Speaker of the House of Representatives, Mr. Femi Gbajabiamila, has assured the nation that vested interest will not stop passage of the Petroleum Industry Bill (PIB) this time around.
Specifically, Gbajabiamila, who gave the assurance while declaring open a two-day public hearing organised by House Ad-hoc Committee PIB, said it would be passed into law in April this year.
He expressed confidence that the ad-hoc committee headed by Chief Whip, Mohammed Tahir Monguno, would do a thorough job on the proposed legislation.
The Speaker, who said it was a national consensus that there should be comprehensive reform of the oil and gas industry, bemoaned a situation where “this critical national industry underperforms its potential and our national expectations.”
Gbajabiamila noted: “For the most part, we all agree on the need for legislative action to make improvements through statutory and regulatory reform. Therefore, it is disappointing and frankly difficult to explain how successive governments have failed to deliver on the promise of reform despite this broad agreement. We have an opportunity and an obligation to do better, and we will.
“We are not oblivious to the fact that there are many contending interests in this sector. These contentions do not need to result in conflict, especially when we know the objective of national prosperity benefits us all. Therefore, the process of engaging with stakeholders will continue beyond this public hearing to accommodate the diversity of interests and ensure all critical views form part of the deliberations that inform the final legislation.”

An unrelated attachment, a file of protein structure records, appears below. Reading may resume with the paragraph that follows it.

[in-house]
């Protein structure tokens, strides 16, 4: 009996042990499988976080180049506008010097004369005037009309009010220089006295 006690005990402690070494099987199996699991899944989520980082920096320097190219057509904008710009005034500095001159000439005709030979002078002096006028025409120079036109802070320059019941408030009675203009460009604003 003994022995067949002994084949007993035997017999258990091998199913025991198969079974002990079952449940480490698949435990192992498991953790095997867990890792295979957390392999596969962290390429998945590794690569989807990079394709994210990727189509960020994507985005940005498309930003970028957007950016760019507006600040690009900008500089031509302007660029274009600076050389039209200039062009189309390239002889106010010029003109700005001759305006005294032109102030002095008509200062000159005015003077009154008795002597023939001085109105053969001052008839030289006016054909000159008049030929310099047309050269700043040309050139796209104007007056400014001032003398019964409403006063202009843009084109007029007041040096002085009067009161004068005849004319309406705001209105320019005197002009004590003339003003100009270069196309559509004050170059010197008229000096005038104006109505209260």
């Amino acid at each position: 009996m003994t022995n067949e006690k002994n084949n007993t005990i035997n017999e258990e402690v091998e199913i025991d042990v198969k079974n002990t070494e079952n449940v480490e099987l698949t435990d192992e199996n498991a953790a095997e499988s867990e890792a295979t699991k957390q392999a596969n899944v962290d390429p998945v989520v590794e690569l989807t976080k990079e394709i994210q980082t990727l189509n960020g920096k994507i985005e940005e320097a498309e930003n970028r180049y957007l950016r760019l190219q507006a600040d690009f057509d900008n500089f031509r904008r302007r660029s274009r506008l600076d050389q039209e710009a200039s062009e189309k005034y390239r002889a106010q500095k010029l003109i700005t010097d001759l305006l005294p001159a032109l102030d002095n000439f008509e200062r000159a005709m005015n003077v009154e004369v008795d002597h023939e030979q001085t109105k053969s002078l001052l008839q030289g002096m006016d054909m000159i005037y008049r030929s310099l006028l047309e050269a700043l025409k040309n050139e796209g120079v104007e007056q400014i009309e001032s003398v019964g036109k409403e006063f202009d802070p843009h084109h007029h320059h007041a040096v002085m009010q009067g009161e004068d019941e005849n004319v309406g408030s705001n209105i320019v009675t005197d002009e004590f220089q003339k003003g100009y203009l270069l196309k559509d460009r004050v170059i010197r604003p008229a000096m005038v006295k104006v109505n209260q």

He lamented inability of the National Assembly to pass the PIB “which has been upcoming in the last 20 years: because of contending and vested interests.
“A lot of work has gone into the preparation of this bill, but it’s not strait-jacketed. The idea of a public hearing is to have interests that may not have been accommodated prior to the introduction of the PIB to lend their voices and to understand perhaps the bigger environment where they are coming from.
“So my charge to everyone that will be participating is not to close our minds or our ears to the views and positions that may be advanced by various interest groups.
“We are in a world, an economic world, so there must be interest groups and we cannot deny that. But what should guide the outcome of what we do here as we accommodate more views will be what will be in the best interest of the people.
“More importantly, we intend to pass this bill by April. That is a commitment we have made. Some may call it a tall order, but we will do it, and we will do it with every sense of responsibility without compromising the thoroughness of the work that will be done,” the Speaker said.